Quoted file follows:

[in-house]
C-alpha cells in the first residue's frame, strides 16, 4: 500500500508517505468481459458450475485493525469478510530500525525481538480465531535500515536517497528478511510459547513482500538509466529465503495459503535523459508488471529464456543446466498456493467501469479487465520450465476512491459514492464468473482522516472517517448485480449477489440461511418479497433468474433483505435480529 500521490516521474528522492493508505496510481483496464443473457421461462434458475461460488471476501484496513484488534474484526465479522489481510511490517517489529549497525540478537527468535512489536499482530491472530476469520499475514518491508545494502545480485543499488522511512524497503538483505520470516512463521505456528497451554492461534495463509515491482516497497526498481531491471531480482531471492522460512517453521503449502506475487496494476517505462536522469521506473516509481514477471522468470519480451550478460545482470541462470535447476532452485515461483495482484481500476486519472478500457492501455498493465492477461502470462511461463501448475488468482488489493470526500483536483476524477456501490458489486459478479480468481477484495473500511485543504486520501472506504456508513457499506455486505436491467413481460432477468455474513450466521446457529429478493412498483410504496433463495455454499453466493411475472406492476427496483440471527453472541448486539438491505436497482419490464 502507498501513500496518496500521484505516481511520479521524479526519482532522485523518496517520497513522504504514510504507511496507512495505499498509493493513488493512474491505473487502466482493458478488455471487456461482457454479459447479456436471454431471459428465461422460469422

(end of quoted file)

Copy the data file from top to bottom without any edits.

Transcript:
[in-house]
C-alpha cells in the first residue's frame, strides 16, 4: 500500500508517505468481459458450475485493525469478510530500525525481538480465531535500515536517497528478511510459547513482500538509466529465503495459503535523459508488471529464456543446466498456493467501469479487465520450465476512491459514492464468473482522516472517517448485480449477489440461511418479497433468474433483505435480529 500521490516521474528522492493508505496510481483496464443473457421461462434458475461460488471476501484496513484488534474484526465479522489481510511490517517489529549497525540478537527468535512489536499482530491472530476469520499475514518491508545494502545480485543499488522511512524497503538483505520470516512463521505456528497451554492461534495463509515491482516497497526498481531491471531480482531471492522460512517453521503449502506475487496494476517505462536522469521506473516509481514477471522468470519480451550478460545482470541462470535447476532452485515461483495482484481500476486519472478500457492501455498493465492477461502470462511461463501448475488468482488489493470526500483536483476524477456501490458489486459478479480468481477484495473500511485543504486520501472506504456508513457499506455486505436491467413481460432477468455474513450466521446457529429478493412498483410504496433463495455454499453466493411475472406492476427496483440471527453472541448486539438491505436497482419490464 502507498501513500496518496500521484505516481511520479521524479526519482532522485523518496517520497513522504504514510504507511496507512495505499498509493493513488493512474491505473487502466482493458478488455471487456461482457454479459447479456436471454431471459428465461422460469422